The spy in your inbox | Ars Technica

Everything on the Internet is monitored in some way. Companies track what you do at work through deep packet inspection to make sure you don’t wander into territory forbidden by company policy, or dump corporate data to a remote server just before you give notice. The Web pages you visit and the HTML-based mass e-mails you open are logged and tracked by advertisers and marketers. And your boss can tell if you’ve ever opened that urgent message or not.

But people usually don’t throw it in your face and shatter whatever remaining illusions of privacy you might have, as someone did to my colleague Andrew Cunningham today.”Oh, man, a PR person was just totally creepy at me,” he interjected over IRC this morning.

The “creepy” was an e-mail that a media representative for a company called ContactMonkey sent on the heels of another one Cunningham had just opened. The second message included information about his location, the e-mail client he had used to open it, and the exact time it had been opened.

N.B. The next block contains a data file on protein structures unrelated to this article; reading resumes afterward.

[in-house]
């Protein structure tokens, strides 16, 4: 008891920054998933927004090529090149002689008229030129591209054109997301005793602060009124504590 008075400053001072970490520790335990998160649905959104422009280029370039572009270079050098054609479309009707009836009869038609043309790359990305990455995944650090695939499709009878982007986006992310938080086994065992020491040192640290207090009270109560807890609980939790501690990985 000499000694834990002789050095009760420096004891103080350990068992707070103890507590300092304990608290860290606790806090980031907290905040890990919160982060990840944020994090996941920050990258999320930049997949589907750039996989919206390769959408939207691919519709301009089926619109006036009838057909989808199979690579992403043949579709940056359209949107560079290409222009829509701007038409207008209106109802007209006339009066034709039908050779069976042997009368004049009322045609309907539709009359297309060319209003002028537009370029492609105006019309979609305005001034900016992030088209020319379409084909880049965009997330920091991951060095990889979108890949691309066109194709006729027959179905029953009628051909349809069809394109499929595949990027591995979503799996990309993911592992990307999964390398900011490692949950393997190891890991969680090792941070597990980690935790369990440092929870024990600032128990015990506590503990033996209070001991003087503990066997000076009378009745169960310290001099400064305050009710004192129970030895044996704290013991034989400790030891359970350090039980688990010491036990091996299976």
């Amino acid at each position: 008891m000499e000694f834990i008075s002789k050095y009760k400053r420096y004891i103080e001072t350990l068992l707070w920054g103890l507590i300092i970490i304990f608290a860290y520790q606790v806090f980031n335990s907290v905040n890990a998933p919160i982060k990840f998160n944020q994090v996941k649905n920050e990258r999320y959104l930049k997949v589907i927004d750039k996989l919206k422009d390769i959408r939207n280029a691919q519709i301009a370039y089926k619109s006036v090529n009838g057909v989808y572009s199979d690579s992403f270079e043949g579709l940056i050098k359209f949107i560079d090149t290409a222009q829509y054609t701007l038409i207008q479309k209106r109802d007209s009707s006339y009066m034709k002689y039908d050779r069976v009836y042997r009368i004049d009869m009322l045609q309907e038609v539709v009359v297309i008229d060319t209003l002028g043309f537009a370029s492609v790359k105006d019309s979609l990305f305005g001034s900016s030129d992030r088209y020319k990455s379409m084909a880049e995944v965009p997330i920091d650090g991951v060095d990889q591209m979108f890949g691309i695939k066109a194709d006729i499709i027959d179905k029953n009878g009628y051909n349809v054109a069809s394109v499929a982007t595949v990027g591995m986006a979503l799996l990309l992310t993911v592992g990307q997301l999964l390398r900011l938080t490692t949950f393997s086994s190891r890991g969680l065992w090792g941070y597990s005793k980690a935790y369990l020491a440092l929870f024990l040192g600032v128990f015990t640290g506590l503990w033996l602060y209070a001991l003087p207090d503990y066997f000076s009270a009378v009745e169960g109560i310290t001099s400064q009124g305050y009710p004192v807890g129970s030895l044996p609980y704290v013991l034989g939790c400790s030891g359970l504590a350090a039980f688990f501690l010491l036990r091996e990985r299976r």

via The spy in your inbox | Ars Technica.


5 thoughts on “The spy in your inbox | Ars Technica

  1. This is indeed creepy. It seems as long as someone is using the net, the person is constantly giving out information voluntarily and involuntarily. In some way, I think the issue about internet is that it gives people illusions that we have freedom (we can search whatever we want), privacy (we are protected as long as we don’t give out information, or we give information to trusted corporations, etc), and power/control (we can speak up and do a lot of things we want). People live and function in such illusion bubbles online, and may end up feeling creepy when the bubbles burst. The truth is we don’t have freedom to different kinds of information. Search results are tailored for us. We are clustered into different groups (polarizations). We are not as well protected as we think. Information can means money and power, so many people and corporations and ever governments are out there doing their best to obtain as much information about you as possible. We might have some power and control , but we are not really that powerful. We don’t have all control over what information we give out or what search results returned. What we say online could be somehow monitored and might cause us real life consequences.